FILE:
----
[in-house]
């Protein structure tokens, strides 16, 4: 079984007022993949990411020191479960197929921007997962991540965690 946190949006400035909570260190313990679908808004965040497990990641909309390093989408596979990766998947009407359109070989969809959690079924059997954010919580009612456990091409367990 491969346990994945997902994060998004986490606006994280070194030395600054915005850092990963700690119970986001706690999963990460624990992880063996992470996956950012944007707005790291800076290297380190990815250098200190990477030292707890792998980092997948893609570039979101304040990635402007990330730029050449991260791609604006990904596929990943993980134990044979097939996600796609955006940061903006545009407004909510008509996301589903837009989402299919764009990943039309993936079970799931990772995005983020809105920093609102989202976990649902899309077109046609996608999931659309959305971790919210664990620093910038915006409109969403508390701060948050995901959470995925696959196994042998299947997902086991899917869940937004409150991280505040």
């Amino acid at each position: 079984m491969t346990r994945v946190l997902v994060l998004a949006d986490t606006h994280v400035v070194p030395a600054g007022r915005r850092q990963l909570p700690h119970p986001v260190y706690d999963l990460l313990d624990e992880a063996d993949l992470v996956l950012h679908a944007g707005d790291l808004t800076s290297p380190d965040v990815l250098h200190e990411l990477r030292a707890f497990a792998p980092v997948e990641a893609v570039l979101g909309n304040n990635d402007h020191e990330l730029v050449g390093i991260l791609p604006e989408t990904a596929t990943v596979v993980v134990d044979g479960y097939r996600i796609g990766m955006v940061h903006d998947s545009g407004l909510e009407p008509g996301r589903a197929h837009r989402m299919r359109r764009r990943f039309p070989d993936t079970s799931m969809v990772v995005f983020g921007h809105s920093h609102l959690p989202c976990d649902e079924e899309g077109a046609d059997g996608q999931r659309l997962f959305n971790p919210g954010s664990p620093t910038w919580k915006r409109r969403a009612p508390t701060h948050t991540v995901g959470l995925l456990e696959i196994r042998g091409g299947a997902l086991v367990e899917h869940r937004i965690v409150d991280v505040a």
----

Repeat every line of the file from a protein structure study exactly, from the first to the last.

[in-house]
């Protein structure tokens, strides 16, 4: 079984007022993949990411020191479960197929921007997962991540965690 946190949006400035909570260190313990679908808004965040497990990641909309390093989408596979990766998947009407359109070989969809959690079924059997954010919580009612456990091409367990 491969346990994945997902994060998004986490606006994280070194030395600054915005850092990963700690119970986001706690999963990460624990992880063996992470996956950012944007707005790291800076290297380190990815250098200190990477030292707890792998980092997948893609570039979101304040990635402007990330730029050449991260791609604006990904596929990943993980134990044979097939996600796609955006940061903006545009407004909510008509996301589903837009989402299919764009990943039309993936079970799931990772995005983020809105920093609102989202976990649902899309077109046609996608999931659309959305971790919210664990620093910038915006409109969403508390701060948050995901959470995925696959196994042998299947997902086991899917869940937004409150991280505040």
């Amino acid at each position: 079984m491969t346990r994945v946190l997902v994060l998004a949006d986490t606006h994280v400035v070194p030395a600054g007022r915005r850092q990963l909570p700690h119970p986001v260190y706690d999963l990460l313990d624990e992880a063996d993949l992470v996956l950012h679908a944007g707005d790291l808004t800076s290297p380190d965040v990815l250098h200190e990411l990477r030292a707890f497990a792998p980092v997948e990641a893609v570039l979101g909309n304040n990635d402007h020191e990330l730029v050449g390093i991260l791609p604006e989408t990904a596929t990943v596979v993980v134990d044979g479960y097939r996600i796609g990766m955006v940061h903006d998947s545009g407004l909510e009407p008509g996301r589903a197929h837009r989402m299919r359109r764009r990943f039309p070989d993936t079970s799931m969809v990772v995005f983020g921007h809105s920093h609102l959690p989202c976990d649902e079924e899309g077109a046609d059997g996608q999931r659309l997962f959305n971790p919210g954010s664990p620093t910038w919580k915006r409109r969403a009612p508390t701060h948050t991540v995901g959470l995925l456990e696959i196994r042998g091409g299947a997902l086991v367990e899917h869940r937004i965690v409150d991280v505040a």